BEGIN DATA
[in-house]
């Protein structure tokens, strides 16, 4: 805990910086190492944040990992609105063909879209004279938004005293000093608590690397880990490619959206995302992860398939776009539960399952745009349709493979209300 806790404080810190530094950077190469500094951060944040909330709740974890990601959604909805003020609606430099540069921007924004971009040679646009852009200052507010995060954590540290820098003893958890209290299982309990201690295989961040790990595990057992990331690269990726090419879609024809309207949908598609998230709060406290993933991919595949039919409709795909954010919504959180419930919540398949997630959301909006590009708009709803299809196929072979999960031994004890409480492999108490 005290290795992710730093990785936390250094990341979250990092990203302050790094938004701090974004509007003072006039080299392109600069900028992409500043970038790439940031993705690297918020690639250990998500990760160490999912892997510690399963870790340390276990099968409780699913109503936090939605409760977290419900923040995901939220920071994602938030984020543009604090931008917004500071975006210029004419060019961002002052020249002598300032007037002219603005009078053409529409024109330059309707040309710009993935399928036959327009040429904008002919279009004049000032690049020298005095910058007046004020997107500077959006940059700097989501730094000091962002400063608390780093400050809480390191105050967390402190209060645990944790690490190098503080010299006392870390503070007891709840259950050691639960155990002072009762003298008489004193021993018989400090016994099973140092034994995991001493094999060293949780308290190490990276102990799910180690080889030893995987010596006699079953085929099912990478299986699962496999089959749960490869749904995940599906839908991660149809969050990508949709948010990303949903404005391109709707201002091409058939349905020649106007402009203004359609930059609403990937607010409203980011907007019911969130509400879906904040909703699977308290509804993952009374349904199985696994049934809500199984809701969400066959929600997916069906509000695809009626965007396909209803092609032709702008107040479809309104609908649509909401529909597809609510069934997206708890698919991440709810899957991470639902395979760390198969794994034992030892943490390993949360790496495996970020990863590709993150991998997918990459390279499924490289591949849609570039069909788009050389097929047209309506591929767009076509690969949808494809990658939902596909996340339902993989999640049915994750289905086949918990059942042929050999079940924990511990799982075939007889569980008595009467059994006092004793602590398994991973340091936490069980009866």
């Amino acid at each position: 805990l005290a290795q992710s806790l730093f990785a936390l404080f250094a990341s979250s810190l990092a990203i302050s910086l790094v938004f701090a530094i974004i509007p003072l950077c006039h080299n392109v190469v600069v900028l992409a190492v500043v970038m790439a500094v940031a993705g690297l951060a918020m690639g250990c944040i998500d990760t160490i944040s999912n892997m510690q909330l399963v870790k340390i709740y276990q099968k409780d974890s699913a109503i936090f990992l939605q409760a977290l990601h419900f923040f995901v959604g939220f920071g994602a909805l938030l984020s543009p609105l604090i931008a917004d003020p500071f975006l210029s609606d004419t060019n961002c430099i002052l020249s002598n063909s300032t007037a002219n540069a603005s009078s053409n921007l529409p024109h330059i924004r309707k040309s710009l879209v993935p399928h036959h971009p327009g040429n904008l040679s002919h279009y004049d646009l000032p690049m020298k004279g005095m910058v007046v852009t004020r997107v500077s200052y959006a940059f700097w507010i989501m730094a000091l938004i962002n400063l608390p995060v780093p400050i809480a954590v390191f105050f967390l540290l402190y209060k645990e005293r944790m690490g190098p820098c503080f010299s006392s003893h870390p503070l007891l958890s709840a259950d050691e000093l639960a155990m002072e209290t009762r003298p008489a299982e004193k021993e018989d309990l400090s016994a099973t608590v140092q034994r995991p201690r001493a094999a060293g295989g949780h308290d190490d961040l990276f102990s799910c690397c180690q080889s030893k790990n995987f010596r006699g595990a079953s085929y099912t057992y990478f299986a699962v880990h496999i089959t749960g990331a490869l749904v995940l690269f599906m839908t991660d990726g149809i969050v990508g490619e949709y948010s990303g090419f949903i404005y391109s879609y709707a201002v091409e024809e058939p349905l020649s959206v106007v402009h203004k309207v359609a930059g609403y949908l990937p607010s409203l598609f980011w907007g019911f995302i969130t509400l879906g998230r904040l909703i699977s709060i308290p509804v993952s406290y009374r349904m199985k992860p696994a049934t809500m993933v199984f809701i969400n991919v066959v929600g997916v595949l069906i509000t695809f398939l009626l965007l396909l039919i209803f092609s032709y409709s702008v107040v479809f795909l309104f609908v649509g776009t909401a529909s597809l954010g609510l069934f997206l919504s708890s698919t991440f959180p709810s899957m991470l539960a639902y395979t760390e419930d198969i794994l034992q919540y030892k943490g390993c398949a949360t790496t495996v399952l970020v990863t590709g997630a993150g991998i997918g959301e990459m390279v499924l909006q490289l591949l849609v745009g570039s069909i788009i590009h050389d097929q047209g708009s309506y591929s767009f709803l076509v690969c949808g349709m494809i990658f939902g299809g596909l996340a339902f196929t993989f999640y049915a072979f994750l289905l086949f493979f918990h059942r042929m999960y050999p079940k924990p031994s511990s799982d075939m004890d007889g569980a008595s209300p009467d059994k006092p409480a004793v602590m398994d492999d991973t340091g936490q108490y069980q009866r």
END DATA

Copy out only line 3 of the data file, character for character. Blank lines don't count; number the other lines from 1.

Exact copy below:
């Amino acid at each position: 805990l005290a290795q992710s806790l730093f990785a936390l404080f250094a990341s979250s810190l990092a990203i302050s910086l790094v938004f701090a530094i974004i509007p003072l950077c006039h080299n392109v190469v600069v900028l992409a190492v500043v970038m790439a500094v940031a993705g690297l951060a918020m690639g250990c944040i998500d990760t160490i944040s999912n892997m510690q909330l399963v870790k340390i709740y276990q099968k409780d974890s699913a109503i936090f990992l939605q409760a977290l990601h419900f923040f995901v959604g939220f920071g994602a909805l938030l984020s543009p609105l604090i931008a917004d003020p500071f975006l210029s609606d004419t060019n961002c430099i002052l020249s002598n063909s300032t007037a002219n540069a603005s009078s053409n921007l529409p024109h330059i924004r309707k040309s710009l879209v993935p399928h036959h971009p327009g040429n904008l040679s002919h279009y004049d646009l000032p690049m020298k004279g005095m910058v007046v852009t004020r997107v500077s200052y959006a940059f700097w507010i989501m730094a000091l938004i962002n400063l608390p995060v780093p400050i809480a954590v390191f105050f967390l540290l402190y209060k645990e005293r944790m690490g190098p820098c503080f010299s006392s003893h870390p503070l007891l958890s709840a259950d050691e000093l639960a155990m002072e209290t009762r003298p008489a299982e004193k021993e018989d309990l400090s016994a099973t608590v140092q034994r995991p201690r001493a094999a060293g295989g949780h308290d190490d961040l990276f102990s799910c690397c180690q080889s030893k790990n995987f010596r006699g595990a079953s085929y099912t057992y990478f299986a699962v880990h496999i089959t749960g990331a490869l749904v995940l690269f599906m839908t991660d990726g149809i969050v990508g490619e949709y948010s990303g090419f949903i404005y391109s879609y709707a201002v091409e024809e058939p349905l020649s959206v106007v402009h203004k309207v359609a930059g609403y949908l990937p607010s409203l598609f980011w907007g019911f995302i969130t509400l879906g998230r904040l909703i699977s709060i308290p509804v993952s406290y009374r349904m199985k992860p696994a049934t809500m993933v199984f809701i969400n991919v066959v929600g997916v595949l069906i509000t695809f398939l009626l965007l396909l039919i209803f092609s032709y409709s702008v107040v479809f795909l309104f609908v649509g776009t909401a529909s597809l954010g609510l069934f997206l919504s708890s698919t991440f959180p709810s899957m991470l539960a639902y395979t760390e419930d198969i794994l034992q919540y030892k943490g390993c398949a949360t790496t495996v399952l970020v990863t590709g997630a993150g991998i997918g959301e990459m390279v499924l909006q490289l591949l849609v745009g570039s069909i788009i590009h050389d097929q047209g708009s309506y591929s767009f709803l076509v690969c949808g349709m494809i990658f939902g299809g596909l996340a339902f196929t993989f999640y049915a072979f994750l289905l086949f493979f918990h059942r042929m999960y050999p079940k924990p031994s511990s799982d075939m004890d007889g569980a008595s209300p009467d059994k006092p409480a004793v602590m398994d492999d991973t340091g936490q108490y069980q009866r």